Old 10-04-2008, 06:48 PM
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Re: Engine seal leaks and synthetic oil

Why is changing oils more often not a good thing to remove particles and contaminants which are bad for seals?

That should be the first question to discuss, then I don't think it matters which oil you choose and the only difference I can see is the cost.

If engine wear worries you, then how many riders have mic'd their bores after 70K and complained about bore wear? After all, it is the cylinder bores and pistons that will show up poor lubrication and wear first.

Cost of ownership will not be affected much by running the more expensive synth oil longer because there are too many other things on the service list to be done at 6K.

So what do you win running a synth. oil to 8K+?

Most cars have had dry clutches for years. Their engines run on just about any oil you put in them, will do 100K+ miles on a clutch, oil changes at 12K+ and no leaks like on these Beemers.

I doubt if changing oil type will solve our problem, oil leaks, seals and O rings are a design issue.
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  #75  
Old 10-05-2008, 07:11 AM
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Re: Engine seal leaks and synthetic oil

Quote:
Originally Posted by voxmagna
Why is changing oils more often not a good thing to remove particles and contaminants which are bad for seals?

I doubt if changing oil type will solve our problem, oil leaks, seals and O rings are a design issue.

Changing oil too often can expose some components to excessive additives... Some medicine is good but more can be harmful.

Contrary to what is often written online, there can be very significant differences from one lube to the other that are not immediately evident when pouring it in.
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  #76  
Old 10-05-2008, 03:14 PM
voxmagna voxmagna is offline
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Re: Engine seal leaks and synthetic oil

Serious engine failure seems to be unusual on K motors which I assume is due to their not so high piston speeds compared to many other bikes that sound like high speed sewing machines.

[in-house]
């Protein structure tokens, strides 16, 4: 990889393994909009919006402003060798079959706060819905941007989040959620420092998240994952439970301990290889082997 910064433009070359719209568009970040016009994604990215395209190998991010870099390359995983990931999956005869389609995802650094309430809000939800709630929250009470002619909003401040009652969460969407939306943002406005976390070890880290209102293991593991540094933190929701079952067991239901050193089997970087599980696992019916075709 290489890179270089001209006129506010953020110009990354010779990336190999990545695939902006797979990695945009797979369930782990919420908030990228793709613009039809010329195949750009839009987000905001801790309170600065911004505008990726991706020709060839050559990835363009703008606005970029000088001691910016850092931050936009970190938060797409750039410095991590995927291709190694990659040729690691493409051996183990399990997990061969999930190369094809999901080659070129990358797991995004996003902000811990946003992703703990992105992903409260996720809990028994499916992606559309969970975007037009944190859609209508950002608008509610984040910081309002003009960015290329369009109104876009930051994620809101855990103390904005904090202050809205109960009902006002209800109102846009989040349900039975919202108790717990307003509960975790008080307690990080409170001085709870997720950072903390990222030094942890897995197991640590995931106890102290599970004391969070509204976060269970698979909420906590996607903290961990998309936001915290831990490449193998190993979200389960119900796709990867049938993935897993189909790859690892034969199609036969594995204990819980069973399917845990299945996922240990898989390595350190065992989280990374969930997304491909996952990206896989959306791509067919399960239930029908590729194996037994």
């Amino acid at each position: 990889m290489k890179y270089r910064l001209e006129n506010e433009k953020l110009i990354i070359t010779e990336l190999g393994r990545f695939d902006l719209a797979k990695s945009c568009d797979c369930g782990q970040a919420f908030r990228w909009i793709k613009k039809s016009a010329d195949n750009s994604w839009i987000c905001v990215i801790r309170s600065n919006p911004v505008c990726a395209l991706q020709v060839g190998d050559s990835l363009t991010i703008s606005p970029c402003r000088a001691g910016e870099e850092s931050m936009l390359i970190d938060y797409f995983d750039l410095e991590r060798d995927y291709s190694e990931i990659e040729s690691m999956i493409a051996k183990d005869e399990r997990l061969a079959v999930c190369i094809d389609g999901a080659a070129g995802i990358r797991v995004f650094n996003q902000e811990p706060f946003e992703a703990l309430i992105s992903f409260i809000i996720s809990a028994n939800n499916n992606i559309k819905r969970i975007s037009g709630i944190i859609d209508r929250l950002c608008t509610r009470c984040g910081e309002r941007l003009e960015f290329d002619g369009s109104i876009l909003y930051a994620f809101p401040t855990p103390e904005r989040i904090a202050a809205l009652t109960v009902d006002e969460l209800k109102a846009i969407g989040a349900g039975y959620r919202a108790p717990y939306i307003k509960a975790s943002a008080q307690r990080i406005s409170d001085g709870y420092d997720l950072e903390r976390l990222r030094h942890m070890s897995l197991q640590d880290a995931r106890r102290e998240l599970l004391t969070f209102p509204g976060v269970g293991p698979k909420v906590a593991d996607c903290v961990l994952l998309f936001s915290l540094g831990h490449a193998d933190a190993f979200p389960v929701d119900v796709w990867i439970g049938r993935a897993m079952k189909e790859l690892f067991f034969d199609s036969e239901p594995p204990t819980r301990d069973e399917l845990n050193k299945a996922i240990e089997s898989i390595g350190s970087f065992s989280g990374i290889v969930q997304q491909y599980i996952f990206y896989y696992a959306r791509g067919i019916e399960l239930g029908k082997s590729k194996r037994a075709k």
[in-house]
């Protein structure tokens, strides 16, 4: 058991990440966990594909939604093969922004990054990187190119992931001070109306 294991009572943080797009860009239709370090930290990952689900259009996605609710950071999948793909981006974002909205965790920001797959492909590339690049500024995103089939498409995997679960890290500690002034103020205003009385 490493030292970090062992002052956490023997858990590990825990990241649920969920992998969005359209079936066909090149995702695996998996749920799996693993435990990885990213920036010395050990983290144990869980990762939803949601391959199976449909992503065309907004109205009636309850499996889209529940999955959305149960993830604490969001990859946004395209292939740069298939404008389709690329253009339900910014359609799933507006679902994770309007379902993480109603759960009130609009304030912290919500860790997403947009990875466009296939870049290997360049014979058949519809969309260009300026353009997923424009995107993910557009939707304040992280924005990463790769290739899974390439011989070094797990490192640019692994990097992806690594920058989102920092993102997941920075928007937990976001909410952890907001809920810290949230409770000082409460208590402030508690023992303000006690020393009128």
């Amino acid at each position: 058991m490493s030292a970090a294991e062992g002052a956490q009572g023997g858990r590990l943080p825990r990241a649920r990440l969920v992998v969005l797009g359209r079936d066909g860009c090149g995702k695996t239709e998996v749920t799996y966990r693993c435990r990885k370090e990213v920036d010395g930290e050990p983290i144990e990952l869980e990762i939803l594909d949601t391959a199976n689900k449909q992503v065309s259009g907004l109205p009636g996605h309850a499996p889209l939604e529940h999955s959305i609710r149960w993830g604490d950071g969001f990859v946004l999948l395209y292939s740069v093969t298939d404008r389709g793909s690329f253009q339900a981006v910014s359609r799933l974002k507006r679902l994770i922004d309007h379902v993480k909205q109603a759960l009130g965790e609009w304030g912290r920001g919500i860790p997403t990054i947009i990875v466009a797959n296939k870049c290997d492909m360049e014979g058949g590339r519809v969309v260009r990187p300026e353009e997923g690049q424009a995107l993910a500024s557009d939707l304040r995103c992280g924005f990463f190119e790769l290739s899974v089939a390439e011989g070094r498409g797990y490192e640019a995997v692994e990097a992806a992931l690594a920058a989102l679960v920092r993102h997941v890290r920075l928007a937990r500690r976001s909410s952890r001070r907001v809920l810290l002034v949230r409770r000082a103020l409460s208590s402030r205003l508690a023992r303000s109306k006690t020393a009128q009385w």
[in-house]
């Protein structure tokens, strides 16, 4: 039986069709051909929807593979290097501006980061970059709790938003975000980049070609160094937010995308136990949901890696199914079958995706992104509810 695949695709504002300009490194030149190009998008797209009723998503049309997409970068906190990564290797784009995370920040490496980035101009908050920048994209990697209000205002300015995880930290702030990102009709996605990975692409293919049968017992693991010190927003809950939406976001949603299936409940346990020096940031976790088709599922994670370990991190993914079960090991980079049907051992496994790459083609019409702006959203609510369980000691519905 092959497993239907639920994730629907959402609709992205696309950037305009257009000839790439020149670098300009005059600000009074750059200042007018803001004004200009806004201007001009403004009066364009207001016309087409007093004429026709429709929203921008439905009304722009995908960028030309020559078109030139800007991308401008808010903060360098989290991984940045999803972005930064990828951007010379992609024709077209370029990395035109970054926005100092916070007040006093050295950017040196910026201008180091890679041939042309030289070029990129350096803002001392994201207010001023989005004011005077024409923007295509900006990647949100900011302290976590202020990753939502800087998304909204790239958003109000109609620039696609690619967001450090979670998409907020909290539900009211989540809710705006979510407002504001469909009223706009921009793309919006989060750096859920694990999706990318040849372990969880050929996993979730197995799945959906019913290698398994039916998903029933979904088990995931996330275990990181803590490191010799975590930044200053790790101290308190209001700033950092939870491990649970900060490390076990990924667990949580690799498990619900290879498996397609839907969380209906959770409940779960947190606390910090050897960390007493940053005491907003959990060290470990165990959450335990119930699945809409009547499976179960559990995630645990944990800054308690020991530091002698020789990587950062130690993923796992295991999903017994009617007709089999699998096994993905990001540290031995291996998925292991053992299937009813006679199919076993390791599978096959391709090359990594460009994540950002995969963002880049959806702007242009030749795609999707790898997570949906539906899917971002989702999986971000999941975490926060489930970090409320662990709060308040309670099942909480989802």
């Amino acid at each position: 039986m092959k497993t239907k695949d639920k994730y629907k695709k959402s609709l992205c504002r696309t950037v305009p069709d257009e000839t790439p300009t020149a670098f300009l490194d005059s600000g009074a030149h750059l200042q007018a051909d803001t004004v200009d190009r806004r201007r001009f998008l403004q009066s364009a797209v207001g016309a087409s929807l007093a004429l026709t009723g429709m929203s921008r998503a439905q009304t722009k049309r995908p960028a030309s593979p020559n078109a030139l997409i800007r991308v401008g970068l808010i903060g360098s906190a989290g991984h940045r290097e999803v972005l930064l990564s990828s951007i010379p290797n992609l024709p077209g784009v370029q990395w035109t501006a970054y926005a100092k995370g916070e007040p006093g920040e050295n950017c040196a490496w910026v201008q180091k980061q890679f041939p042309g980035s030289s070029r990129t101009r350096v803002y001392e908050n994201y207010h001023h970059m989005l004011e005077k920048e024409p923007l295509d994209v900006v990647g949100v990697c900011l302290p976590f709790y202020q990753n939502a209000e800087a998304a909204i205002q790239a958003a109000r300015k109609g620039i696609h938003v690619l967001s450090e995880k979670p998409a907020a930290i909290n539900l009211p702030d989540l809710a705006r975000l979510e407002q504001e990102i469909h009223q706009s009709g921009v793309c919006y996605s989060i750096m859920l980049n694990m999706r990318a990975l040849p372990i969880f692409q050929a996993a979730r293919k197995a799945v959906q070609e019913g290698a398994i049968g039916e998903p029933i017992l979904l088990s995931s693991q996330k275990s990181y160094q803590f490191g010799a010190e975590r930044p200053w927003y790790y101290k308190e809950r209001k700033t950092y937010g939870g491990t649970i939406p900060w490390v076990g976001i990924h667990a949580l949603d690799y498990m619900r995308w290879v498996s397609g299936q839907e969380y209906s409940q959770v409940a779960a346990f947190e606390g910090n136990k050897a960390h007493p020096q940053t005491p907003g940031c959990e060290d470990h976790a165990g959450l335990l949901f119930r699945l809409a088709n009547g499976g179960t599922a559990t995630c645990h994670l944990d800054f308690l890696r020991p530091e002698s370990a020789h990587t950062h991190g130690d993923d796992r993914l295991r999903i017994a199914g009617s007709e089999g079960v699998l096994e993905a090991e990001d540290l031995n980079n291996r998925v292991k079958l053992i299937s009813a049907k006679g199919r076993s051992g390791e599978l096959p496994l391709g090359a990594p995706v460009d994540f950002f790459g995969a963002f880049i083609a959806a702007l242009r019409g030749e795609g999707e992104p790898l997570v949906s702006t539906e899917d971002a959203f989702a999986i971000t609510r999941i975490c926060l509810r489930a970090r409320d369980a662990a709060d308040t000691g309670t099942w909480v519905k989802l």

I did some measurements on crank journals and bores at 36 K and couldn't measure any significant wear to worry about and I change engine oil about every 4K. I also looked for scoring on the piston thrust faces too. Apart from some fine abrasions, they were all clean. Similarly I saw very little 'sludge' collected in corners of the oil sump. The plastic cam chain tensioners also looked smooth and with little wear. The valve bucket shims were all nicely polished and shiney, with none needing to be adjusted.

You can really only tell if an oil regime works by getting serious engine failure or measuring components. Reading what's on the carton doesn't mean a lot since most modern oils meeting minimum standards should give no problem running in lower tech. engines designed for road use.

Given the choice, on my bike I'd rather have a cooler running motor with lower oil temperatures than worry about oil brands.
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  #77  
Old 10-05-2008, 04:05 PM
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Re: Engine seal leaks and synthetic oil

Quote:
Originally Posted by Turbocohen
Changing oil too often can expose some components to excessive additives...
I see no basis for that at all.

Are you saying that it is a good thing that whatever additives you are worried about, are present in dangerous amounts in new oil, and get worn out over time? Sounds pretty fishy to me!
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  #78  
Old 10-05-2008, 05:10 PM